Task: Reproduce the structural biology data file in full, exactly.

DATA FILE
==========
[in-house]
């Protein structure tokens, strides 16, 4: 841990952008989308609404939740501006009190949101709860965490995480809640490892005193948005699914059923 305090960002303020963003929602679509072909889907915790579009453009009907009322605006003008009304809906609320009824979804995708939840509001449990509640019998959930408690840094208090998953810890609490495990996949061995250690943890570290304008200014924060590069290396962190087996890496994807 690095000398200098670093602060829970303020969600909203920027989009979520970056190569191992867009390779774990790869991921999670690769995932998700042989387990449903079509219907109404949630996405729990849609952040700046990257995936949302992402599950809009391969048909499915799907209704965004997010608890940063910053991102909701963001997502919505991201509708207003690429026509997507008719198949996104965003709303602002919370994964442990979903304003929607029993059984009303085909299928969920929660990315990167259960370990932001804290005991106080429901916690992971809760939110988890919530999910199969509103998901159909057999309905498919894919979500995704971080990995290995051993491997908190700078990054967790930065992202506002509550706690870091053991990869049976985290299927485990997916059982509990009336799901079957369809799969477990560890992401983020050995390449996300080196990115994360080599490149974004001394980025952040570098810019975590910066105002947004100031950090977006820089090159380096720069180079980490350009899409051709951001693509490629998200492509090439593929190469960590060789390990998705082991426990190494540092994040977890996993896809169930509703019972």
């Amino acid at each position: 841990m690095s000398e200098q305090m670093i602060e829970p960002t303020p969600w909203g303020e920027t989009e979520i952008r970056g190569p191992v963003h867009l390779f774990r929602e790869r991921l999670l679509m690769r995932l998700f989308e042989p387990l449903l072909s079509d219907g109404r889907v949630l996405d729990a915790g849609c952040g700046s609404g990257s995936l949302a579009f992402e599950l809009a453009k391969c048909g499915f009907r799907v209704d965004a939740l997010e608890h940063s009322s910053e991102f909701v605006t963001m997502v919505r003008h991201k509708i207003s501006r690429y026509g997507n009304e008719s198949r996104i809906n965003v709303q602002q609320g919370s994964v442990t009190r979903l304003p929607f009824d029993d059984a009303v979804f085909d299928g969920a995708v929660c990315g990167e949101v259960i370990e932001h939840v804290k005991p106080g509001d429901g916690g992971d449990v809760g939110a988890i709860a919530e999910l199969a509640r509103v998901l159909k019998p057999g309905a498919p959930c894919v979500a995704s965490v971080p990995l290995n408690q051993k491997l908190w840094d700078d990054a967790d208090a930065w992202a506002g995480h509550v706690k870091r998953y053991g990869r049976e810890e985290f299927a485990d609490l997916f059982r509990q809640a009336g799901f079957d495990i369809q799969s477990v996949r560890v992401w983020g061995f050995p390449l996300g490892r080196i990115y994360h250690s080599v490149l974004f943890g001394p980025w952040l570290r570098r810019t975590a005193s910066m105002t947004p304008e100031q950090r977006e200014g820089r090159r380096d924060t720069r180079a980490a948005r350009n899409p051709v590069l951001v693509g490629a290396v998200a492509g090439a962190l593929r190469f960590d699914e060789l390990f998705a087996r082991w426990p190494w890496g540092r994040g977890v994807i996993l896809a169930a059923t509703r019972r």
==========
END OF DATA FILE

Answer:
[in-house]
């Protein structure tokens, strides 16, 4: 841990952008989308609404939740501006009190949101709860965490995480809640490892005193948005699914059923 305090960002303020963003929602679509072909889907915790579009453009009907009322605006003008009304809906609320009824979804995708939840509001449990509640019998959930408690840094208090998953810890609490495990996949061995250690943890570290304008200014924060590069290396962190087996890496994807 690095000398200098670093602060829970303020969600909203920027989009979520970056190569191992867009390779774990790869991921999670690769995932998700042989387990449903079509219907109404949630996405729990849609952040700046990257995936949302992402599950809009391969048909499915799907209704965004997010608890940063910053991102909701963001997502919505991201509708207003690429026509997507008719198949996104965003709303602002919370994964442990979903304003929607029993059984009303085909299928969920929660990315990167259960370990932001804290005991106080429901916690992971809760939110988890919530999910199969509103998901159909057999309905498919894919979500995704971080990995290995051993491997908190700078990054967790930065992202506002509550706690870091053991990869049976985290299927485990997916059982509990009336799901079957369809799969477990560890992401983020050995390449996300080196990115994360080599490149974004001394980025952040570098810019975590910066105002947004100031950090977006820089090159380096720069180079980490350009899409051709951001693509490629998200492509090439593929190469960590060789390990998705082991426990190494540092994040977890996993896809169930509703019972």
């Amino acid at each position: 841990m690095s000398e200098q305090m670093i602060e829970p960002t303020p969600w909203g303020e920027t989009e979520i952008r970056g190569p191992v963003h867009l390779f774990r929602e790869r991921l999670l679509m690769r995932l998700f989308e042989p387990l449903l072909s079509d219907g109404r889907v949630l996405d729990a915790g849609c952040g700046s609404g990257s995936l949302a579009f992402e599950l809009a453009k391969c048909g499915f009907r799907v209704d965004a939740l997010e608890h940063s009322s910053e991102f909701v605006t963001m997502v919505r003008h991201k509708i207003s501006r690429y026509g997507n009304e008719s198949r996104i809906n965003v709303q602002q609320g919370s994964v442990t009190r979903l304003p929607f009824d029993d059984a009303v979804f085909d299928g969920a995708v929660c990315g990167e949101v259960i370990e932001h939840v804290k005991p106080g509001d429901g916690g992971d449990v809760g939110a988890i709860a919530e999910l199969a509640r509103v998901l159909k019998p057999g309905a498919p959930c894919v979500a995704s965490v971080p990995l290995n408690q051993k491997l908190w840094d700078d990054a967790d208090a930065w992202a506002g995480h509550v706690k870091r998953y053991g990869r049976e810890e985290f299927a485990d609490l997916f059982r509990q809640a009336g799901f079957d495990i369809q799969s477990v996949r560890v992401w983020g061995f050995p390449l996300g490892r080196i990115y994360h250690s080599v490149l974004f943890g001394p980025w952040l570290r570098r810019t975590a005193s910066m105002t947004p304008e100031q950090r977006e200014g820089r090159r380096d924060t720069r180079a980490a948005r350009n899409p051709v590069l951001v693509g490629a290396v998200a492509g090439a962190l593929r190469f960590d699914e060789l390990f998705a087996r082991w426990p190494w890496g540092r994040g977890v994807i996993l896809a169930a059923t509703r019972r």